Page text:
I read Malleus Maleficarum in junior high. I was obsessed with its lurid sexual details, feeding into my perverse desire for historical scandals and understanding European witchcraft trials. I read a lot of Kenneth Anger, too.
It also happened to line up with my school reading curriculum which also included The Crucible and Tituba of Salem Village and some other YA and historical pieces I don't really remember. I saw tantalizing excerpts referenced everywhere and I wasn't getting the information I craved so I just read the source.
In those days before the popularity of Google searching and ease of access, I would go get a book from a library. If it was a historical text, I tried to find one with lots of scholarly notation and contextual notes. Then I checked the year. So I got the biggest, thickest, most recent tome I could find and varied up my reading with checking out the notes.
Well, it was certainly lurid and frighteningly thorough. My fascination with the material turned to curiosity about witch trials themselves when it became obvious to me that a lot of these men in power had some wild imaginations and severe issues with women. Learning about patriarchy later on helped put this in context as I hadn't been quite exposed to feminist thought yet. But just from reading it became clear that in the age of enlightenment this ran deeper than just superstitious rural folk. I was able to learn about charlatans like Matthew Hopkins as well.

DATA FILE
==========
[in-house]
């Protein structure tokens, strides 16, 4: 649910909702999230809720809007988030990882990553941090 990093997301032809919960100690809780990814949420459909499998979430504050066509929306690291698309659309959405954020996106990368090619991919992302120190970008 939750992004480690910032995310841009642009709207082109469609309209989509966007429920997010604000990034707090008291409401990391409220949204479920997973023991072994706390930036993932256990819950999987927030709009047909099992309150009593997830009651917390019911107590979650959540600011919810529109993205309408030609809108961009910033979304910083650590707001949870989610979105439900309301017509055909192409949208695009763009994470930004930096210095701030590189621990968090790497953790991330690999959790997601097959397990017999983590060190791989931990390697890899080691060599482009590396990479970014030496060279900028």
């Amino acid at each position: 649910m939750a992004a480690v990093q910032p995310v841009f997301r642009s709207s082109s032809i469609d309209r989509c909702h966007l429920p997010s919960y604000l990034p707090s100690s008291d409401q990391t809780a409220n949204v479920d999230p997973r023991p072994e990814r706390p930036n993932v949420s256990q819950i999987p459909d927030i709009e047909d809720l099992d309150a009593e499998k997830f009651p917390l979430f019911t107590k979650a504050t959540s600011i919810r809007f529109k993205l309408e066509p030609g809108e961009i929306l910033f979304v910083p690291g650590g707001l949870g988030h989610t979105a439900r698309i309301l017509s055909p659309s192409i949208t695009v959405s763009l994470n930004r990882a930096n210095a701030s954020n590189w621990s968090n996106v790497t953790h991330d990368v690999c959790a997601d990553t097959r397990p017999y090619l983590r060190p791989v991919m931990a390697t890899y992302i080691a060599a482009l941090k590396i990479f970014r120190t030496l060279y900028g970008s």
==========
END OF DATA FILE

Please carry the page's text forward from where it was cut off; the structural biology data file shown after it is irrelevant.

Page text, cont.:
So, as it turned out Heinrich Kramer and quite possibly Jacob Sprenger were eyeball deep in misogyny and possibly out of their damn minds, but Malleus Maleficarum is still a good read for historical context and will probably set the stage to understand modern Wicca and paganism within feminist movements. If you don't care about that kind of thing, it's a good peek inside the very real, very lethal madness of the witch hunts in Europe and America. The content explains how to identify a witch, how to prosecute a witch, then tries to get fake deep and hashtag woke about why you should set about finding innocent women and killing them.
As for the sexual details my depraved mind was after, it was certainly no Mare or The Monk but it was about right for the level of scandal in that time. And hey, it caused moral panic for about two hundred years so there's that.
Not everyone back in The Day bought into this witch nonsense and quite a few people thought it was rigoddamneddiculous even then. Unfortunately, controversy has always sold in large amounts so no matter how much skeptical literature Malleus was lined with, there were (and probably still are, be honest) just enough people willing to be led along enough to go headlong flying off a damn slope.
Ack! I've been a little under the weather lately. A LOT under the weather. And working on edits and stuff.
But, I wanted to give a little blog space to the holiday season/spendpocalypse and share some small or smallish shops I think y'all would like and maybe your friends will too. This is heavily geared towards niche purchases and The Subculture.
CLOTHING AND OTHER ADORNMENTS
Agashi by Christina O (site re-opens on Black Friday!)
The Crypt of Curiosities
CherryxCheezy (Etsy and Redbubble)
Hail, Dark aesthetics
DHD Heavy Industries (gear4cyborgs)
The HP Lovecraft Historical Society
Tater Rounds Beauty
Crow & Pebble
Ia! If you've come this far, you're either looking for weird or you know you've found it...